That remark stamping an instant hieroglyph on her mind, Katherine listened to her mother close the car door and drive away before she raised her eyes, meeting Finney’s—cracked, raw eggs with blue yolks and fixed on her. “You need anything?” He shook his head and seemed to be smiling, though his mouth could do little more than gape. She understood him asking how Atlanta was and told him fine. Her dance classes were going well; her students were talented and hard working. She patiently listened to him talk about a Braves game he’d been to. Something about Hank Aaron. With his good hand, which shook like DTs, he sloshed more vodka into his mug and shakily drank. Katherine wondered why he even would, why a stroke wouldn’t be sufficiently mind-altering. Before he finished the drink, he dozed off, so she had to wake him, lead him to his room, and help him to bed before returning to finish his drink for him, the vodka going down as bitterly as a lie.Upstairs, she dropped her bags on a new bed with pipe-rail head and foot rails. Her old room was stuffier than downstairs, as usual, but now it was strange and antique, for some reason out of harmony with the framed photographs of her at every age, in ballerina tights or in costumes from various productions: Swan Lake, The Nutcracker, Grease, West Side Story. The largest and most gaudily-framed photograph was of her in her white shawl, dancing as Raymonda in a production that was actually “quite reverent” to Mariinsky Ballet, her father had been glad to see and point out. One of his proudest moments of her, but she couldn’t recall such praise about anything else she’d done. When she reached high school, she detested dancing until, in college, she found a way to dance and get back at him, though he never found out. She almost wished he had, tainting her dancing for him the way he’d tainted Doctor Zhivago for her. From childhood through middle school, she’d watched it with him many times, listening to him explain the historical significance of its scenes or railing against factual errors, as he perceived them. He’d always claimed that one particular scene—the one in which Dr. Zhivago drapes Lara’s head with her hood—is the most erotic in film. Even when she was too young to grasp the significance of his insights, she loved the passion in his voice as he talked, the intensity in his eyes as he watched. She wondered whether he could even think of such things now, or whether he even remembered the movie poster in his study as she now did.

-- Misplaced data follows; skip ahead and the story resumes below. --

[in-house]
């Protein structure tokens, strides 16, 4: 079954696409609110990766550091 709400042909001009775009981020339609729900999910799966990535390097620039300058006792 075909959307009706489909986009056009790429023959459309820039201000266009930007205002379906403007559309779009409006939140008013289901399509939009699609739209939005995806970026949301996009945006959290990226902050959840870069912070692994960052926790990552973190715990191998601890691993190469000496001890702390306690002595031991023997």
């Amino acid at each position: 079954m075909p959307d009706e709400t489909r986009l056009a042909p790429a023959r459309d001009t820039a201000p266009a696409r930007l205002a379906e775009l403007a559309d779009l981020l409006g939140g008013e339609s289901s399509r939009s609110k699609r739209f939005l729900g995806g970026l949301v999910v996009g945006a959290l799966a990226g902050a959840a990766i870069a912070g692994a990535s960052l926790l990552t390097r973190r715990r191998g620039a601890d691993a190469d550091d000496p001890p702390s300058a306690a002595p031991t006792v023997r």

Her sophomore year at University High, she’d needed a book for a paper on a Chekhov play. She opened the door to her father’s study and found him and a grad student both standing naked, the student wearing a scarf on her head, her father cinching it under her chin. The girl saw Katherine first and covered herself with her hands and arms. Before her father could turn around, Katherine tore out of the house and into a sopping wall of humidity.

Later, after she screamed at him until it was briefly out of her system, he begged Katherine not to tell her mother. He was shooting for chair of the Russian Department. A divorce wouldn’t look good to the committee, especially if it were a result of his affairs with his students. To this day, Katherine couldn’t name the reason she didn’t tell, but she felt as if she’d been the victim of a fraud, as if all relationships were frauds.